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Frack-free-400This morning’s lead editorial in Raleigh’s News & Observer tells it like it is with respect to the state’s pro-fracking forces and a little thing called “science.” As the N&O explains, compelling evidence on the dangers of fracking from experts at Duke University is being summarily ignored by the Mining and Energy Commission because it presents some inconvenient truths.

Robert Jackson and Avner Vengosh of Duke University’s esteemed Nicholas School are viewed by some in the oil and gas industry as enemies. At Duke, they’ve done studies with compelling evidence that shale gas extraction, fracking, causes drinking water problems in other states.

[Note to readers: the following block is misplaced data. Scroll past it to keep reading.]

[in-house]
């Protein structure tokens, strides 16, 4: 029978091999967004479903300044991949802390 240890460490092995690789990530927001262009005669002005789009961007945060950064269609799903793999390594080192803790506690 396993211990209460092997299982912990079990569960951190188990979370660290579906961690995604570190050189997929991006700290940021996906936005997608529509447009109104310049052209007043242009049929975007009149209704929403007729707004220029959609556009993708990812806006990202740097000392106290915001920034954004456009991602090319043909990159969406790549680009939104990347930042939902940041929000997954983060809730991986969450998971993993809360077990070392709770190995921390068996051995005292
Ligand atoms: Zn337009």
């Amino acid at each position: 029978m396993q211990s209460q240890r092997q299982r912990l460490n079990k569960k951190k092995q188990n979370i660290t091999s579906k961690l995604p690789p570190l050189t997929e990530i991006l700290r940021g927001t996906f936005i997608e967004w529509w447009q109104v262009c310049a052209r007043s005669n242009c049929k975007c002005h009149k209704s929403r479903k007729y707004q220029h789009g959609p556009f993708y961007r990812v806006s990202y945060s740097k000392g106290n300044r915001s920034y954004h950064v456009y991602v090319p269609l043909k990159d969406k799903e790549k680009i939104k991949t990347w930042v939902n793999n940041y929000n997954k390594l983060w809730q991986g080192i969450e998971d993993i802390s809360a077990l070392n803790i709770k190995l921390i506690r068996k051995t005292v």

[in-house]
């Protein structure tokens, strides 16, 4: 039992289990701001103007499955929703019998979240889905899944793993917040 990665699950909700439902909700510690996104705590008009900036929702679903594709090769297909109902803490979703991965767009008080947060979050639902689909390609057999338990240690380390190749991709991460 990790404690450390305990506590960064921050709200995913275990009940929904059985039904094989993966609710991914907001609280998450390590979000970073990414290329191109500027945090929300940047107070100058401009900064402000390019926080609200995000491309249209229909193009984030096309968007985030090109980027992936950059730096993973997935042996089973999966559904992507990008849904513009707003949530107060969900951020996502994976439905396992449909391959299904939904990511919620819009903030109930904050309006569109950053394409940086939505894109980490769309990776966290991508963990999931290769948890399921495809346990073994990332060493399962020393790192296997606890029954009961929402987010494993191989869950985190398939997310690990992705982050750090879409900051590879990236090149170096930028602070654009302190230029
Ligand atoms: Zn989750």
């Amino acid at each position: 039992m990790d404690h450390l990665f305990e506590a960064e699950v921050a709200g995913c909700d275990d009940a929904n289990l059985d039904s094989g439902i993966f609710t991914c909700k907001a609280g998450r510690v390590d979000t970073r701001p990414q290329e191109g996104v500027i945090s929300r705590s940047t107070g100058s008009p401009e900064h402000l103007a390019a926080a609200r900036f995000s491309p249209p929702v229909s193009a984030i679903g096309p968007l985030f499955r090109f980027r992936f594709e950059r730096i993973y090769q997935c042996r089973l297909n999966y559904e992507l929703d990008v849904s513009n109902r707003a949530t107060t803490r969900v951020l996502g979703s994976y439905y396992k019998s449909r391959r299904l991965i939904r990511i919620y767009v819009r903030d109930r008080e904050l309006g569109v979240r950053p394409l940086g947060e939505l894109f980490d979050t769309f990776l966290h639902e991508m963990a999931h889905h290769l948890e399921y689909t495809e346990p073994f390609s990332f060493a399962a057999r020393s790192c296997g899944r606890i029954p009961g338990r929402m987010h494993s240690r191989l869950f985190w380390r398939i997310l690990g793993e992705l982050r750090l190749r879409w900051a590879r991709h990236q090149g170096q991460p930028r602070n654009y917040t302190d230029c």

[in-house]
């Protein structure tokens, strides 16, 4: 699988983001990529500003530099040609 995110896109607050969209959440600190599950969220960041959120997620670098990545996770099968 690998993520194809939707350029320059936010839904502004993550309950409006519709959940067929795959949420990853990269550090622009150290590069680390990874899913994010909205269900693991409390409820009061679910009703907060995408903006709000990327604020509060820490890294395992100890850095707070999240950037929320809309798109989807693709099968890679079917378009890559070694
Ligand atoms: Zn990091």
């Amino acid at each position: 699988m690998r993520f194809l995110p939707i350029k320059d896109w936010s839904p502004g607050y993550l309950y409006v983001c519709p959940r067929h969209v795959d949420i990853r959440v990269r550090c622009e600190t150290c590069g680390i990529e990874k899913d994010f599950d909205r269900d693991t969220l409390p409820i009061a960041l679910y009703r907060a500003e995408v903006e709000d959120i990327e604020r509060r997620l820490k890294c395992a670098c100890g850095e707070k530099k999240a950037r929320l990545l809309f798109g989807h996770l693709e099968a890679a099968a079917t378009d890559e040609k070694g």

The industry, which got North Carolina to lift its moratorium on fracking with drilling next year, has long made the case that drilling is absolutely safe.

Jackson and Vengosh have serious doubts about that, and given that the Nicholas School in the field of environmental science is considered among the elite in the county, it would be logical to assume that state officials developing rules to govern shale gas exploration would want to hear from them.

But the N.C. Mining and Energy Commission did not invite either Jackson or Vengosh to offer any views while commission members were in the process of determining the rules. Read More